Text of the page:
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Sterling sinks to new low as ‘mini budget’ shatters investor faith in UK markets


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LONDON — The pound plunged to a record low against the dollar early on Monday and British bond prices collapsed as fears mounted over the new government’s fiscal plan, unleashing calls for an emergency Bank of England rate hike to restore confidence.

New finance minister Kwasi Kwarteng sent sterling and government bonds into freefall on Friday with a so-called mini-budget that was designed to grow the economy by funding tax cuts with huge increases in government borrowing.

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As trading resumed in Asian markets on Monday the pound plunged by as much as 5% against the dollar to touch $1.0327, its weakest since at least the introduction of decimalisation in the early 1970s, before it pared losses in European trading.

But there was even more pressure in the gilt market, sending borrowing costs surging.

Having risen on Friday by the most in a single day in decades, bond yields on two-year gilts jumped again on Monday by as much as 53 basis points to a high of 4.55%. The yield has risen by around an entire percentage point in the last two trading days alone, reflecting investors’ lack of confidence in the government’s ability to fund its tax cuts.

Mohamed El-Erian, chief economic adviser at Allianz, said the central bank would have no choice but to raise rates if the government of Prime Minister Liz Truss did not back down.

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“And not by a little, by 100 basis points, by one full percentage point to try and stabilize the situation,” he told BBC Radio.

TREASURY ORTHODOXY

Truss was elected as prime minister earlier this month by a vote of the Conservative Party’s 170,000 members – not the broader electorate – vowing to reignite economic growth through tax cuts and deregulation, even if it favors the wealthy over the poorest households.

Her pledge to end so-called “Treasury Orthodoxy” and go for growth marks a step change in British financial policy, harking back to the Thatcherite and Reaganomics doctrines of the 1980s.

Kwarteng has so far declined to comment on the market turmoil, and a person close to the finance minister said he was unmoved by the reaction.

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“Markets go up and down,” one veteran Conservative party source said, declining to be named. “We did something structural, short term, that will have seismic and positive long term benefits.”

However, the scale of the market turbulence has started to rattle some in the party, with one lawmaker saying mainstream Conservatives were getting “very worried,” as constituents emailed their local politicians to express alarm.

The lawmaker asked not to be named.

Rachel Reeves, a former economist at the Bank of England (BoE) who is now the financial policy chief for the opposition Labour Party, said she was “incredibly worried” by the reaction of markets and Nicola Sturgeon, the first minister in Scotland, called for the UK parliament to be recalled.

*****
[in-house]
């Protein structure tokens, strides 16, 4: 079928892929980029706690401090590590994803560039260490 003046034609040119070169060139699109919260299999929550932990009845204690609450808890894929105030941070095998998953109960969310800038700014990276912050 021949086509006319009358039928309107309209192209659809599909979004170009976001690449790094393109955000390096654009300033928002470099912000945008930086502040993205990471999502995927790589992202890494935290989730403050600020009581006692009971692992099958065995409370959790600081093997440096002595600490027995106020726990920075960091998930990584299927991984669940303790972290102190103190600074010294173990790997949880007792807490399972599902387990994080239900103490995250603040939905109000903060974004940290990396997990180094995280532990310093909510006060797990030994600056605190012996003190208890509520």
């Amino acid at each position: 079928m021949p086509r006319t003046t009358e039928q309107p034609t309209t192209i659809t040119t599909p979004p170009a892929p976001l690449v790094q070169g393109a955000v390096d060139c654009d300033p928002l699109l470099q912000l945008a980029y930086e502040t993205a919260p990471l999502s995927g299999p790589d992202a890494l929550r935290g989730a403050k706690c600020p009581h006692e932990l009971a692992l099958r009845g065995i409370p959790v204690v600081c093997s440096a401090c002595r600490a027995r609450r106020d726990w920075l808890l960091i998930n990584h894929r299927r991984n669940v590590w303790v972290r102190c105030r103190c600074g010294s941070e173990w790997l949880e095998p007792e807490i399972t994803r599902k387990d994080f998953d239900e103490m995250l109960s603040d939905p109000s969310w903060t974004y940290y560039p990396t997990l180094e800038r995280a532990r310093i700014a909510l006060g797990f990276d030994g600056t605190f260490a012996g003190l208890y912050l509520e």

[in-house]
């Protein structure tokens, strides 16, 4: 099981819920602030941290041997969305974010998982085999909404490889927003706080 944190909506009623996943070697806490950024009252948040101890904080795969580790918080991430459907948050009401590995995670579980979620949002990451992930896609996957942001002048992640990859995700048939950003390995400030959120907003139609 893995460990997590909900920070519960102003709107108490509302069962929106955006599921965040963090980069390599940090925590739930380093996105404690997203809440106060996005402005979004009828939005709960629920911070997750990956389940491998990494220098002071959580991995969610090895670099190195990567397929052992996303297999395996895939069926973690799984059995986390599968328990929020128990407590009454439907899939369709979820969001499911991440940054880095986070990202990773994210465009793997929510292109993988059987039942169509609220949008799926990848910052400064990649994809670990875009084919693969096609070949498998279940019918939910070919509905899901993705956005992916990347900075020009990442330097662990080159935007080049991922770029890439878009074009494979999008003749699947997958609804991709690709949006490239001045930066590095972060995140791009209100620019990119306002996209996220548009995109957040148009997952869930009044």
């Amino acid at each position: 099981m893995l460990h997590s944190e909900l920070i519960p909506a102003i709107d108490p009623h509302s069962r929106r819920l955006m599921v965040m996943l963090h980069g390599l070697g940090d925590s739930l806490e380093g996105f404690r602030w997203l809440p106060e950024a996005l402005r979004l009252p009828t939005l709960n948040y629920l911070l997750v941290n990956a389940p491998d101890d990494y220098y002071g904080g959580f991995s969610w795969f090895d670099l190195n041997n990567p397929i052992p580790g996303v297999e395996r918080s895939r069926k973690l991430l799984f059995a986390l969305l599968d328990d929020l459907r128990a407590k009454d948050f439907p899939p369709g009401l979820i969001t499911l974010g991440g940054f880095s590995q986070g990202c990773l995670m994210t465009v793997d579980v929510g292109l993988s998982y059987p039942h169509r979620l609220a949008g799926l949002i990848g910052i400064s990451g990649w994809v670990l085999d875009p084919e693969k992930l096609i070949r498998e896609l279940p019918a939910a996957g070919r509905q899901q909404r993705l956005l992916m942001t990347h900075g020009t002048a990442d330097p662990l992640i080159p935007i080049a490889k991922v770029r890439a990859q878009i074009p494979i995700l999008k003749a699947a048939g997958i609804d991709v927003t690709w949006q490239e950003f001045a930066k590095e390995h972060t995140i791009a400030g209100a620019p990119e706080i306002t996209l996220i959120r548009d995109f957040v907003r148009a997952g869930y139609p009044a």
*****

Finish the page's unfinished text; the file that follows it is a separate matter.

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Investors and analysts were more direct.

“The British have decided that going back to the 1980s on steroids is the best way to go, and clearly the market is just saying: ‘That’s not going to work’,” Michael Every, Rabobank strategist, said.

“The market is now treating the UK as if it’s an emerging market. And they’re not wrong in terms of the policy response and the naivety of thinking that boosting demand rather than supply is how you deal with a supply-side shock.”

The pound had rebounded to $1.08 as of 1144 GMT, but there was no sign of recovery in gilts.

DOOMSDAY CULT

Paul Donovan at UBS said investors seemed “inclined to regard the UK Conservative Party as a doomsday cult.”

Markets currently show investors are placing an 88% chance on the BoE raising rates by a percentage point to 3.25% at its next meeting in November, according to Refinitiv data.

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The debate between some economists was whether an emergency rate hike would sow yet more panic, or calm markets.

Andrew Sentance, a former BoE policymaker, told Sky News he did not advocate an emergency meeting. “I think that would add to the sense of nervousness and panic rather than calming it down,” he said.

Further highlighting the extent to which investors have punished UK assets, the difference in the 10-year borrowing costs for the British and German governments exploded to its widest since 1992, when the UK crashed out of the European Exchange Rate Mechanism.

British government bond prices are now on track for their biggest slump of any calendar month since at least 1957, according to a Reuters analysis of Refinitiv and BoE data.

In response to that statistic, Paul Johnson, the head of the Institute for Fiscal Studies, attacked the government’s decision to ignore the usual rules. “This will cost billions,” he said on Twitter. “Economic and fiscal constraints are real. It’s not just ‘Treasury orthodoxy’.”

(Writing by Kate Holton and Amanda Cooper; additional reporting by Elizabeth Piper, Kylie MacLellan, Andy Bruce and Harry Robertson; Editing by Hugh Lawson and Mark Potter)

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